South Lake Tahoe residents divided over vacation rentals
South Lake Tahoe residents will decide whether to slash nearly 1,400 vacation rental homes from the area's rental market after a controversial proposal qualified for the November ballot last week.
The Tahoe Neighborhoods Group, which backed the measure, submitted 1,636 signatures to the South Lake Tahoe City Clerk’s office for review on April 30, surpassing the 1,036 petition signatures required for the citizens initiative to qualify.
This measure would cut vacation home rental (VHR) permits by 75 percent and was prompted by opposition of some residents to encroachment of more and more visitors in their neighborhoods.
"It's disappointing from the city's view," South Lake Tahoe Mayor Wendy David said of the successful initiative drive. She said adequate measures were taken by the city last year to address the swell of tourists in South Lake Tahoe residential areas.
The city strengthened ordinances related to VHRs in December by imposing stricter fines for parking and noise disturbances and by limiting future growth, according to the mayor.
She said those ordinances "need more time" to take effect and be noticed by the community. They already have resulted in a decrease in violations, a decrease in complaints from neighbors and fewer citations, she said.
Of the 1,847 total permitted vacation rentals within the city, 450 are within an area designated as the tourist core zone. Under the initiative proposal, the 1,397 elsewhere in the city would be phased out, reducing the number of permits by approximately 75 percent. The current VHR permits outside of the tourist core zone are distributed relatively evenly throughout the rest of South Lake Tahoe, David said.
The tourist core zone is surrounded by the Heavenly Valley, Bijou Park, Tahoe Meadows and Stateline residential neighborhoods, according to South Lake Tahoe's city website. There would be no cap on the number of VHR permits in that area.
Another group, the Sustainable Community Alliance, has submitted a petition for a competing ballot measure called the "South Lake Tahoe Vacation Home Rentals Restrictions Initiative" that would not result in a harsh cut in permit numbers.
The countermeasure would block renewal of a VHR permit if the property generates less than $1,500 in tax revenue in the year before it expires. It also would decrease the number of occupants and visitors per bedroom of a rental property and prohibit the use of speakers at VHRs at all times, according to the group's website.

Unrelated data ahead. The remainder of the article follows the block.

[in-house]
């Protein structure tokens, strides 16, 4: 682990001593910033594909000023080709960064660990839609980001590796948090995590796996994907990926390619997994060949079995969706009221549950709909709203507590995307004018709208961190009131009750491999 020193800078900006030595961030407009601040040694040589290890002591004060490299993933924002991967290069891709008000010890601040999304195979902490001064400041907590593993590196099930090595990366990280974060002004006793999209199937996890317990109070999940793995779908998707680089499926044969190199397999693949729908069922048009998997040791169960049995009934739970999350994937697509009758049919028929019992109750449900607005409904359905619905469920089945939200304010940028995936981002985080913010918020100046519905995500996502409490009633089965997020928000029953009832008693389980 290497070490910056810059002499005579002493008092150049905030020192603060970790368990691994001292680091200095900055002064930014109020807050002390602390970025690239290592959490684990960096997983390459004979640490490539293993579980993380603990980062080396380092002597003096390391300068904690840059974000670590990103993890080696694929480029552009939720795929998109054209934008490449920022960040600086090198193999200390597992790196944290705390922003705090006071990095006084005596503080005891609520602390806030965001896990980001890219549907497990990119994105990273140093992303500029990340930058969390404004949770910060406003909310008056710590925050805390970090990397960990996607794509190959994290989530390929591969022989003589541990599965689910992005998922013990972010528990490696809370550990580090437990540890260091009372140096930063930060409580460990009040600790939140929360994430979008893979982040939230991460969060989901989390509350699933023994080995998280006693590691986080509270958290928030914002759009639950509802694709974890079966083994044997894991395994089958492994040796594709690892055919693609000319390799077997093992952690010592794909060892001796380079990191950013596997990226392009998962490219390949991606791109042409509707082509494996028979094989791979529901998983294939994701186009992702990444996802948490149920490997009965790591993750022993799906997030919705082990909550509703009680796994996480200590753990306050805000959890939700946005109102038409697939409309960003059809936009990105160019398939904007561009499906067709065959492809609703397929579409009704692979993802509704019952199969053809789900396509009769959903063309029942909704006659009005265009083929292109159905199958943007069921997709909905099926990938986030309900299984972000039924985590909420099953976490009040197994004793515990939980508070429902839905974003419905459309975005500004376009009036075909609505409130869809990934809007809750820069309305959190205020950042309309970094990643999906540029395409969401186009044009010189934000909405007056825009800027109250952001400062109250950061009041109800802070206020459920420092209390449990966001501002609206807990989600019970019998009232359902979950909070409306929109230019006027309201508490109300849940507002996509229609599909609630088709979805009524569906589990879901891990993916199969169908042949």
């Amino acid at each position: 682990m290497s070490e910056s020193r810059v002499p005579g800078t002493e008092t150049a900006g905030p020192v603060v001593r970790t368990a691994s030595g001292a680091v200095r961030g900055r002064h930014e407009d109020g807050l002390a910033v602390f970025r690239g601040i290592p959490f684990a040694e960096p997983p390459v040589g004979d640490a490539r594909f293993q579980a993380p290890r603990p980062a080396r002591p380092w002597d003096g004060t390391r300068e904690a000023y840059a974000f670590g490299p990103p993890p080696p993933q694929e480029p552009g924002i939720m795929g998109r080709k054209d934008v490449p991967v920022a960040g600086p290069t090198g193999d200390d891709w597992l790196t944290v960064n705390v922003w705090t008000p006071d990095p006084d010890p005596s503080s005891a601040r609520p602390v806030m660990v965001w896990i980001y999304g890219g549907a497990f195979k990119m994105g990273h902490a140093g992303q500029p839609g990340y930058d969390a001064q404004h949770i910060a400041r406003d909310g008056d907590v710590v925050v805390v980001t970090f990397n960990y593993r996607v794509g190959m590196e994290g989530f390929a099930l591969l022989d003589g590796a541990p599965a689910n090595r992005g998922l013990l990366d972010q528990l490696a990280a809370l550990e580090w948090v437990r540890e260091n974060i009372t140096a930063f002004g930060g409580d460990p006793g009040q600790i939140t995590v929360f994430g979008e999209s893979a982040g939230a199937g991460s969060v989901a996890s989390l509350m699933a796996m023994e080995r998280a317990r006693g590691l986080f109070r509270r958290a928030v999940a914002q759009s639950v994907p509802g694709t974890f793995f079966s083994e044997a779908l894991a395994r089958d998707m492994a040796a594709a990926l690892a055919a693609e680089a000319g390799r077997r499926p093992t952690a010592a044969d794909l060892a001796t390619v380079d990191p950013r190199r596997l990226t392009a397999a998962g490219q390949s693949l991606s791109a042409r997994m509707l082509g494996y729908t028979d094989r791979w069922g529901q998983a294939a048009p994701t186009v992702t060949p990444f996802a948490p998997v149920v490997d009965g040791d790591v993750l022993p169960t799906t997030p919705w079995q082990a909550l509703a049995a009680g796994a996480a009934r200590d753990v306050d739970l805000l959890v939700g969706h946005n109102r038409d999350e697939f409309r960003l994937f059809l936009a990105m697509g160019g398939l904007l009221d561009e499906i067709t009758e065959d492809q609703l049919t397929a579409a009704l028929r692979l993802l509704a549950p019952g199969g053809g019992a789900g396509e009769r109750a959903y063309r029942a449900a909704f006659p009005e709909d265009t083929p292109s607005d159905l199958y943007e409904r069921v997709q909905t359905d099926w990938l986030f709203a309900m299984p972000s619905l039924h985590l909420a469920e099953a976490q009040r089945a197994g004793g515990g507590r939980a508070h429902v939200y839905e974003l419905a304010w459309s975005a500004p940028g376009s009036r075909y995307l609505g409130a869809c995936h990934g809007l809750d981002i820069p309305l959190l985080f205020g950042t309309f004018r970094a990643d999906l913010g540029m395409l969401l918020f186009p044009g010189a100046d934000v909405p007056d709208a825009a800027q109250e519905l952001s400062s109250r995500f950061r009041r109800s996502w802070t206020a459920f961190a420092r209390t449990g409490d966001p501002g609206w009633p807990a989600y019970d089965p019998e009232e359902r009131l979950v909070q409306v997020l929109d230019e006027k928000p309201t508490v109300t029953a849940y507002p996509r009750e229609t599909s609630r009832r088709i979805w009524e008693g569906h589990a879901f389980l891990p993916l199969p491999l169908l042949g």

"We have reason to believe that the community would be more oriented towards restrictions, not bans," said Steve Teshara, a member of the Alliance's executive committee and chief executive officer of Tahoe Chamber, which supports the Alliance. Other supporters of the Alliance's countermeasure include realtors, construction companies, rental and property management services and painting, cleaning and pool service companies, according to the website.
Some supporters of the measure to cut VHR permits see it as a way to address the affordable housing shortage that is making it harder for some residents to rent long term, due to the popularity of shorter-term rental options popularized by websites like Airbnb.
"There are just no places to rent in Tahoe," said Bill Martinez, executive director of the South Lake Tahoe Family Resource Center. Martinez said the swelling number of vacation rental units has pushed some families into motels and forced low-income workers into farther commutes.
Residents who might be facing housing instability include those working in service jobs and tourism, and both Martinez and David acknowledge that the issue is complicated.
“VHRs need to open up to rent long term; we need to find other housing for the low-income community,” said Martinez.
The mayor agreed that housing availability is an important issue in South Lake Tahoe, where a staggering 78 percent of houses are second homes or vacation rental properties.
But David said the VHR permit conversation is different from the ones around other housing issues.
"I think it's unclear to draw a direct nexus between VHRs and affordable housing," said David, who suggested VHRs aren't properties that would otherwise meet the need for low-income housing.